It’s up to all of us to spread the Leave No Trace message

By Nancy Sosnove

My husband, David Roberts, and I are section hikers who live in Washington. We have been hiking the Pacific Crest Trail almost every year for the past four decades. We’ve done all the PCT in Washington, some sections twice and some three times. We love this trail!

We have seen many changes in that time, but the most dramatic is the increase in popularity of the hike. We used to see about 20 people on our annual 10-day backpacking trip, and now we see more than 20 a day! But some, not all, of them don’t seem to know anything about Leave No Trace or wilderness ethics, which is sad for them and bad for the backcountry.

So, whether you are contemplating a thru-hike, a section hike, a weekend backpacking trip or a day hike, the first place to start might be a careful reading of Leave No Trace principles at the Center for Outdoor Ethics website. There is also good Leave No Trace information on the PCTA’s website.

A thru-hiker makes camp on a durable surface: a boulder. He won't be leaving compacted soil, damaged plants or an obvious camp behind. Photo by Ethan Gehl

A thru-hiker makes camp on a durable surface: a boulder. He won’t be leaving compacted soil, damaged plants or an obvious camp behind. Photo by Ethan Gehl

There are standard and accepted practices that we all should know and follow, and there are reasons for all of them. The most obvious is to always dig a cathole to bury your poop, no matter how many miles you still have to go that day. We have found human excrement and toilet paper in the middle of lovely meadows and campsites. It’s disgusting. Please remember that you may be moving on, but others will come after you and they don’t want to see what you’ve left behind. Properly bury your poop and pack out your paper. Please walk lightly in the backcountry! Treat it like you would your home.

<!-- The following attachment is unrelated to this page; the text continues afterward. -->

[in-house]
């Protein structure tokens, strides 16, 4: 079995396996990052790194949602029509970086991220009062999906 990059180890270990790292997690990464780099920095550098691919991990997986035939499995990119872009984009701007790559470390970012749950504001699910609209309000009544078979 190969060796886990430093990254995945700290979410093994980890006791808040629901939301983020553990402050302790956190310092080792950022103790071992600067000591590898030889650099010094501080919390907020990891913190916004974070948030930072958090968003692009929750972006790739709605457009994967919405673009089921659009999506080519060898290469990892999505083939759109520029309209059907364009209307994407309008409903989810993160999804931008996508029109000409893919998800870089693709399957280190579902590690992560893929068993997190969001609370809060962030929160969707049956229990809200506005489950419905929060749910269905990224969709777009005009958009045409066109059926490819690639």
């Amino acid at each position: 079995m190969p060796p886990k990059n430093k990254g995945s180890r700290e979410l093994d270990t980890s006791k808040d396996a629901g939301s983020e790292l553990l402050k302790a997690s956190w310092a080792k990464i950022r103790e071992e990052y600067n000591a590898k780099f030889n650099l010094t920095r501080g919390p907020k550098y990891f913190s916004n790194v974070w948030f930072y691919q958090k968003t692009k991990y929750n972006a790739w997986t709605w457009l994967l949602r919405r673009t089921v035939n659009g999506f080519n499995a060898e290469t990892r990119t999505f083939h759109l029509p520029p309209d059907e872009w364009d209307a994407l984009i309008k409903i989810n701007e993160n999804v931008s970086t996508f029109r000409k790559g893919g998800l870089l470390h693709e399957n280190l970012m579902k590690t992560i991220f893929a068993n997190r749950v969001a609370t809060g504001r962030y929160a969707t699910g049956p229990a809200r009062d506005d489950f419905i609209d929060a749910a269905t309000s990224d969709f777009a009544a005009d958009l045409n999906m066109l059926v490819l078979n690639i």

We’ve found that some hikers are leaving their garbage in outhouses and pit toilets at campgrounds along the trail. If it’s an established auto campground, there usually will be a garbage receptacle you can use. If not, don’t make other people pack out what you brought. If you carried it in, carry it out, garbage and all. This also goes for food you don’t want anymore. Be considerate.

There’s basic courtesy on the trail, like yielding to the uphill hiker. When you are climbing, you are working a lot harder, and pace is really important. If you’re descending, you can step aside and pick up your pace a lot easier.

When putting up a tent, it’s important to consider proximity to the trail, water sources or other campers. There are two rules that come into play here. Camping at least 200 feet from the trail or water is the Leave No Trace approach. And camping away from other tents is the courteous approach unless the people who were there first don’t mind you being so close. Many people go backpacking to find solitude.

Please remember that you aren’t the only people on the trail, and being courteous to others is as straightforward as remembering to leave only footprints and take only pictures. We are all sharing this magical place and these wonderful experiences. We should respect others and take care of the trail and its surrounding landscapes. The trail is for all of us and for future generations.